Roy Widdus discusses reasons for inadequate access to treatment for infectious diseases in developing countries, and reviews methods to address these. Noting that drugs and vaccines may not be available for a number of reasons — including the lack of incentives for their development or inadequate infrastructure for their delivery — the role of public-private partnerships in addressing these issues is outlined. The author suggests that if appropriately motivated, pharmaceutical companies can contribute expertise in product development, manufacturing, marketing and distribution which are lacking in the public sector. A number of recommendations for action are made to the public sector, private sector and public-private partnerships, including:
Source: The Lancet | September 2003
This collection of short papers from the 'health and human rights' section of The Lancet focuses on the provision of long-term care for participants who become infected with HIV-1 during HIV-1 vaccine trials in resource-poor countries.
[Free registration with The Lancet is required to view these articles.]
Source: British Medical Journal | June 2004
One frequently-raised issue relating to standards of care in research is the responsibilities researchers have if they identify medical conditions unrelated to the study during the course of research in developing countries. In this article, Leah Belsky and Henry Richardson propose an ethical framework to assist in determining research responsibilities in such circumstances.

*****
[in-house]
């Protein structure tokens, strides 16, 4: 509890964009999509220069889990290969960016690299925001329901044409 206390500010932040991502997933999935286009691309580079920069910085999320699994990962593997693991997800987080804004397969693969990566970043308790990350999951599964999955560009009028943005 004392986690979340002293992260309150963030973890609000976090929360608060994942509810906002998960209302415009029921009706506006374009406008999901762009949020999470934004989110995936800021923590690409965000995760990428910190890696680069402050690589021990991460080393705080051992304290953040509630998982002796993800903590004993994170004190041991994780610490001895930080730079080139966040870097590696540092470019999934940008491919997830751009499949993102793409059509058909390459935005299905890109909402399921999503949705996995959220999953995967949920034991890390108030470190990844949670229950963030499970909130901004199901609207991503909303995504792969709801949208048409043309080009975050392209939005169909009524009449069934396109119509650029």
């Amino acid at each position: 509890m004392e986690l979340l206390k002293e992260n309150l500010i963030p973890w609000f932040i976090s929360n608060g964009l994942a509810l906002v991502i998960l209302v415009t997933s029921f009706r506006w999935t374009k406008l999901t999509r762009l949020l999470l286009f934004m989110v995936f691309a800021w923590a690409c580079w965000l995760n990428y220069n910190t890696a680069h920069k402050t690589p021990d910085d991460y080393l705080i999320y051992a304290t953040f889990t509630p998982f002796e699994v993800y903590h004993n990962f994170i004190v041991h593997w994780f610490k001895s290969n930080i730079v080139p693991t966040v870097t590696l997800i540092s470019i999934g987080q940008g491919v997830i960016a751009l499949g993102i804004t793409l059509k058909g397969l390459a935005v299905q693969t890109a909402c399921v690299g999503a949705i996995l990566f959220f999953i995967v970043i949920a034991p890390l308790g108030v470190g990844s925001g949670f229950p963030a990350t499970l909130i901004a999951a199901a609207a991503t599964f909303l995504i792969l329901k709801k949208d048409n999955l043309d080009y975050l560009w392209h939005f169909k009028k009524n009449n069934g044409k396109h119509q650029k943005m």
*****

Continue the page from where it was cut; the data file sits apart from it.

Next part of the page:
The article begins by considering the two extremes of view, the first is that researchers must provide care for unrelated conditions, because they have a duty to help those in need, particularly when they can do so at minimal cost to themselves. The opposing view is that researchers owe nothing to research participants beyond what’s needed to complete the study safely and successfully.
The authors show more sympathy for the first of these two views and propose a model for research-participant relationship that lies between the extremes, but can leave researchers with some responsibility to care for conditions unrelated to the study. A case study of providing HIV treatment in a tuberculosis treatment trial is discussed.
The authors conclude that attempts should be made by scientists and research ethics committees to anticipate researchers’ responsibilities for conditions unrelated to the study in advance and appropriate funding included in research budgets.
Source: Bulletin of the World Health Organization | October 2004